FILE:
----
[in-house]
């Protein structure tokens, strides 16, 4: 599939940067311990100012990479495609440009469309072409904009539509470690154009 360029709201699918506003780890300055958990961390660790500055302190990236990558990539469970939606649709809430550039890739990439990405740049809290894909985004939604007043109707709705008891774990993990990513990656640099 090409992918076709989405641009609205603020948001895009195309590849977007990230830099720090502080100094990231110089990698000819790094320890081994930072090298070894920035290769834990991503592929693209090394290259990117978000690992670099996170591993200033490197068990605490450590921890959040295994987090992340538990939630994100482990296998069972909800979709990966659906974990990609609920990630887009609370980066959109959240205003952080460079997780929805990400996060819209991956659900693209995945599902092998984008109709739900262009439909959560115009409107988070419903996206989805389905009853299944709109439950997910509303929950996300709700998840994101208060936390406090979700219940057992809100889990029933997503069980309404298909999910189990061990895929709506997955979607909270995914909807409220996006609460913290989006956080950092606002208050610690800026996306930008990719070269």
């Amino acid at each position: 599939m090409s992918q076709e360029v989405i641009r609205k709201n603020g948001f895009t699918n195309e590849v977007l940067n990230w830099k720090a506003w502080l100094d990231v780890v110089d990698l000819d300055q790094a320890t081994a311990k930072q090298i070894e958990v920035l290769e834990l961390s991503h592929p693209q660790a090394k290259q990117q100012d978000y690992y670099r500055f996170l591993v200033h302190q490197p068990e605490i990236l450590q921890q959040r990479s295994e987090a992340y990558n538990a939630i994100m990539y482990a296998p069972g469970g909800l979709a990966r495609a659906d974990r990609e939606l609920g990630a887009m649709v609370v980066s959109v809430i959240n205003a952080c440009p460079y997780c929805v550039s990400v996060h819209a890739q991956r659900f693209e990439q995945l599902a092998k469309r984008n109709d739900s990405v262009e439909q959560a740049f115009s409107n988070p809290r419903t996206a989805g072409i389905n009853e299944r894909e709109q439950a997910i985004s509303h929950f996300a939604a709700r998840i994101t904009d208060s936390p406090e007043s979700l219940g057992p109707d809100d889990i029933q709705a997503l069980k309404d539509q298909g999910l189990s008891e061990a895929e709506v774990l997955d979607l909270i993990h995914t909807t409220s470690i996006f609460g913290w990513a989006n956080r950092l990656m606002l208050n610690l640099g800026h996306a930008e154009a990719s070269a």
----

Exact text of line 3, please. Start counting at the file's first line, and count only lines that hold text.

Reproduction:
């Amino acid at each position: 599939m090409s992918q076709e360029v989405i641009r609205k709201n603020g948001f895009t699918n195309e590849v977007l940067n990230w830099k720090a506003w502080l100094d990231v780890v110089d990698l000819d300055q790094a320890t081994a311990k930072q090298i070894e958990v920035l290769e834990l961390s991503h592929p693209q660790a090394k290259q990117q100012d978000y690992y670099r500055f996170l591993v200033h302190q490197p068990e605490i990236l450590q921890q959040r990479s295994e987090a992340y990558n538990a939630i994100m990539y482990a296998p069972g469970g909800l979709a990966r495609a659906d974990r990609e939606l609920g990630a887009m649709v609370v980066s959109v809430i959240n205003a952080c440009p460079y997780c929805v550039s990400v996060h819209a890739q991956r659900f693209e990439q995945l599902a092998k469309r984008n109709d739900s990405v262009e439909q959560a740049f115009s409107n988070p809290r419903t996206a989805g072409i389905n009853e299944r894909e709109q439950a997910i985004s509303h929950f996300a939604a709700r998840i994101t904009d208060s936390p406090e007043s979700l219940g057992p109707d809100d889990i029933q709705a997503l069980k309404d539509q298909g999910l189990s008891e061990a895929e709506v774990l997955d979607l909270i993990h995914t909807t409220s470690i996006f609460g913290w990513a989006n956080r950092l990656m606002l208050n610690l640099g800026h996306a930008e154009a990719s070269a």